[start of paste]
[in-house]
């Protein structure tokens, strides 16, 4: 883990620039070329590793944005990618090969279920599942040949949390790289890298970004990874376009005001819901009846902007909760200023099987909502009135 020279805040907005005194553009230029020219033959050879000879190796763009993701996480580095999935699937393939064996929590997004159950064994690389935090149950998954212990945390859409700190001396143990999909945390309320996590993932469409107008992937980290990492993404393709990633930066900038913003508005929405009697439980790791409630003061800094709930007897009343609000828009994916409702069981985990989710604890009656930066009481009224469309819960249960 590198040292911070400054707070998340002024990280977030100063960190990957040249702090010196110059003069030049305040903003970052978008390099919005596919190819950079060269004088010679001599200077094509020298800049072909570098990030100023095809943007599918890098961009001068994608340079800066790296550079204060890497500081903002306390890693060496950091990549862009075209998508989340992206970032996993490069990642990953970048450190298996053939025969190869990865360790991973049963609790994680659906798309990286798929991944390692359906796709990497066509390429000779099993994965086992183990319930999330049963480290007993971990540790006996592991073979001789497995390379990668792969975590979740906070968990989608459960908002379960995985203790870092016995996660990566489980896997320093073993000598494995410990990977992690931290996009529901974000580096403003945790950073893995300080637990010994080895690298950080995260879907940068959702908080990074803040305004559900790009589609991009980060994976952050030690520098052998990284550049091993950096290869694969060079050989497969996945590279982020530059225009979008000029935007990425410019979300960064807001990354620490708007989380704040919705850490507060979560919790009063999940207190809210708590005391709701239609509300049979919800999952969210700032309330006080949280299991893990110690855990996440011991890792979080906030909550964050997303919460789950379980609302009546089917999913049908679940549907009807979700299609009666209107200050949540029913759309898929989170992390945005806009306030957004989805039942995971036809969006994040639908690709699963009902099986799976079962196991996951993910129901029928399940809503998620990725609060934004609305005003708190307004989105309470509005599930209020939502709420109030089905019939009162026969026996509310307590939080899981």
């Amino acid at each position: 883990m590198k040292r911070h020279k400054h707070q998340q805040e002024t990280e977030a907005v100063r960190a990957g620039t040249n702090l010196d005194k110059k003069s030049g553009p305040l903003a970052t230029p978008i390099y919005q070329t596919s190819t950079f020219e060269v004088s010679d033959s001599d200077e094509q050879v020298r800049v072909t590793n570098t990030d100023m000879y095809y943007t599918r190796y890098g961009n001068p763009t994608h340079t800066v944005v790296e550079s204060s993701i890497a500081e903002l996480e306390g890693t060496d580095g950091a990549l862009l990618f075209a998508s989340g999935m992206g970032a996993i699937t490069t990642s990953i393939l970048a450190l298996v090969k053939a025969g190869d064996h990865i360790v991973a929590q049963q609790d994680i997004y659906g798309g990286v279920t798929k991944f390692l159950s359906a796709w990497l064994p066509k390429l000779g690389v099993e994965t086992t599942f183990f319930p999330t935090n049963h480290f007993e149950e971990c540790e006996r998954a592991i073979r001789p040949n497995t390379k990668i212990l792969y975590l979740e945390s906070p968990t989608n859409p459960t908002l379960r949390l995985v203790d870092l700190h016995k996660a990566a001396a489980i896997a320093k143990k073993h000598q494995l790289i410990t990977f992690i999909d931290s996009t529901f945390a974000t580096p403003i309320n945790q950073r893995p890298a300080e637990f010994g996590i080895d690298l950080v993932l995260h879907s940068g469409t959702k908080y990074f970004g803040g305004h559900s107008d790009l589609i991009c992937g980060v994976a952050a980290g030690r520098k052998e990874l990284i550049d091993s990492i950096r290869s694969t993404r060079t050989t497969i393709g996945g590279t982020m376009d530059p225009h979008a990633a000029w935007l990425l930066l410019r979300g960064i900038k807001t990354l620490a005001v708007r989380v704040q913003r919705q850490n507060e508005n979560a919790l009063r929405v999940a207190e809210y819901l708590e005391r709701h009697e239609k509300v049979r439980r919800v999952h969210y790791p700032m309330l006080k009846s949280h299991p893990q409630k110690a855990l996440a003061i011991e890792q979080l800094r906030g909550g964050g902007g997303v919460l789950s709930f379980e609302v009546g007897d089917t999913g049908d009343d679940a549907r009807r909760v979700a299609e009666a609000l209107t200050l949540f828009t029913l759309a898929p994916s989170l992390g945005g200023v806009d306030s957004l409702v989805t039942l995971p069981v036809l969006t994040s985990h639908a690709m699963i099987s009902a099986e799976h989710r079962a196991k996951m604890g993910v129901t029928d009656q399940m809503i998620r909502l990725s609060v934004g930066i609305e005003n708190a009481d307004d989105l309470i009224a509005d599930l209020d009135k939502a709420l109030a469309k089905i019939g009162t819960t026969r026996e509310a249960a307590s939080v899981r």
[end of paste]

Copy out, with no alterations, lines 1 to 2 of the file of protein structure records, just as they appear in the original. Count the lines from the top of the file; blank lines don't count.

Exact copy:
[in-house]
């Protein structure tokens, strides 16, 4: 883990620039070329590793944005990618090969279920599942040949949390790289890298970004990874376009005001819901009846902007909760200023099987909502009135 020279805040907005005194553009230029020219033959050879000879190796763009993701996480580095999935699937393939064996929590997004159950064994690389935090149950998954212990945390859409700190001396143990999909945390309320996590993932469409107008992937980290990492993404393709990633930066900038913003508005929405009697439980790791409630003061800094709930007897009343609000828009994916409702069981985990989710604890009656930066009481009224469309819960249960 590198040292911070400054707070998340002024990280977030100063960190990957040249702090010196110059003069030049305040903003970052978008390099919005596919190819950079060269004088010679001599200077094509020298800049072909570098990030100023095809943007599918890098961009001068994608340079800066790296550079204060890497500081903002306390890693060496950091990549862009075209998508989340992206970032996993490069990642990953970048450190298996053939025969190869990865360790991973049963609790994680659906798309990286798929991944390692359906796709990497066509390429000779099993994965086992183990319930999330049963480290007993971990540790006996592991073979001789497995390379990668792969975590979740906070968990989608459960908002379960995985203790870092016995996660990566489980896997320093073993000598494995410990990977992690931290996009529901974000580096403003945790950073893995300080637990010994080895690298950080995260879907940068959702908080990074803040305004559900790009589609991009980060994976952050030690520098052998990284550049091993950096290869694969060079050989497969996945590279982020530059225009979008000029935007990425410019979300960064807001990354620490708007989380704040919705850490507060979560919790009063999940207190809210708590005391709701239609509300049979919800999952969210700032309330006080949280299991893990110690855990996440011991890792979080906030909550964050997303919460789950379980609302009546089917999913049908679940549907009807979700299609009666209107200050949540029913759309898929989170992390945005806009306030957004989805039942995971036809969006994040639908690709699963009902099986799976079962196991996951993910129901029928399940809503998620990725609060934004609305005003708190307004989105309470509005599930209020939502709420109030089905019939009162026969026996509310307590939080899981």